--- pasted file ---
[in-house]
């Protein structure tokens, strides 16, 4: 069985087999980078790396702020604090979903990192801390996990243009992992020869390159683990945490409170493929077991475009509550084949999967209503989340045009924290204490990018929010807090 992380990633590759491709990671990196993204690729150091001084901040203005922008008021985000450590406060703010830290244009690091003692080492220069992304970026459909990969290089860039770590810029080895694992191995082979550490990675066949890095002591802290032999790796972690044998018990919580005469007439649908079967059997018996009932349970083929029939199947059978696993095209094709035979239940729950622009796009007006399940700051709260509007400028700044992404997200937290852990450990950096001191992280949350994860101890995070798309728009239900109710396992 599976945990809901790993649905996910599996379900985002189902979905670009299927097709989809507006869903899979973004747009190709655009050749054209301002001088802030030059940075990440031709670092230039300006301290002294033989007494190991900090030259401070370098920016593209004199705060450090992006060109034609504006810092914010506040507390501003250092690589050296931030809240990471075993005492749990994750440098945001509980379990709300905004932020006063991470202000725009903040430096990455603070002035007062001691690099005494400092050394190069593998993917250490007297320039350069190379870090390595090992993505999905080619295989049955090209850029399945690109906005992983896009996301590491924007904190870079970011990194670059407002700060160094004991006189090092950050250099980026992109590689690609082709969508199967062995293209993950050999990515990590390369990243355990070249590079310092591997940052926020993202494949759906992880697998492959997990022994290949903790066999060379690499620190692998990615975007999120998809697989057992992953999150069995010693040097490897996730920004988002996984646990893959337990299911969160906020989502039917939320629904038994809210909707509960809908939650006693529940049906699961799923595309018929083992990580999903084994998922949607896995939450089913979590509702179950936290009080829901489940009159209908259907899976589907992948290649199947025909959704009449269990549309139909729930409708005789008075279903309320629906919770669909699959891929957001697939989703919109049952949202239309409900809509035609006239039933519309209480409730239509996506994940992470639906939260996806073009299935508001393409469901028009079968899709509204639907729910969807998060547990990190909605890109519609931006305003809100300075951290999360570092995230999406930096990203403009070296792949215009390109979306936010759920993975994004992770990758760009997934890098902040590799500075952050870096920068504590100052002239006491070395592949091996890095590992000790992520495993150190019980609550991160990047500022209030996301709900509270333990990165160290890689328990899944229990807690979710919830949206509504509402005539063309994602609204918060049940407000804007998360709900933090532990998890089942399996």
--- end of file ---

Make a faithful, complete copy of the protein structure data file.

[in-house]
């Protein structure tokens, strides 16, 4: 069985087999980078790396702020604090979903990192801390996990243009992992020869390159683990945490409170493929077991475009509550084949999967209503989340045009924290204490990018929010807090 992380990633590759491709990671990196993204690729150091001084901040203005922008008021985000450590406060703010830290244009690091003692080492220069992304970026459909990969290089860039770590810029080895694992191995082979550490990675066949890095002591802290032999790796972690044998018990919580005469007439649908079967059997018996009932349970083929029939199947059978696993095209094709035979239940729950622009796009007006399940700051709260509007400028700044992404997200937290852990450990950096001191992280949350994860101890995070798309728009239900109710396992 599976945990809901790993649905996910599996379900985002189902979905670009299927097709989809507006869903899979973004747009190709655009050749054209301002001088802030030059940075990440031709670092230039300006301290002294033989007494190991900090030259401070370098920016593209004199705060450090992006060109034609504006810092914010506040507390501003250092690589050296931030809240990471075993005492749990994750440098945001509980379990709300905004932020006063991470202000725009903040430096990455603070002035007062001691690099005494400092050394190069593998993917250490007297320039350069190379870090390595090992993505999905080619295989049955090209850029399945690109906005992983896009996301590491924007904190870079970011990194670059407002700060160094004991006189090092950050250099980026992109590689690609082709969508199967062995293209993950050999990515990590390369990243355990070249590079310092591997940052926020993202494949759906992880697998492959997990022994290949903790066999060379690499620190692998990615975007999120998809697989057992992953999150069995010693040097490897996730920004988002996984646990893959337990299911969160906020989502039917939320629904038994809210909707509960809908939650006693529940049906699961799923595309018929083992990580999903084994998922949607896995939450089913979590509702179950936290009080829901489940009159209908259907899976589907992948290649199947025909959704009449269990549309139909729930409708005789008075279903309320629906919770669909699959891929957001697939989703919109049952949202239309409900809509035609006239039933519309209480409730239509996506994940992470639906939260996806073009299935508001393409469901028009079968899709509204639907729910969807998060547990990190909605890109519609931006305003809100300075951290999360570092995230999406930096990203403009070296792949215009390109979306936010759920993975994004992770990758760009997934890098902040590799500075952050870096920068504590100052002239006491070395592949091996890095590992000790992520495993150190019980609550991160990047500022209030996301709900509270333990990165160290890689328990899944229990807690979710919830949206509504509402005539063309994602609204918060049940407000804007998360709900933090532990998890089942399996």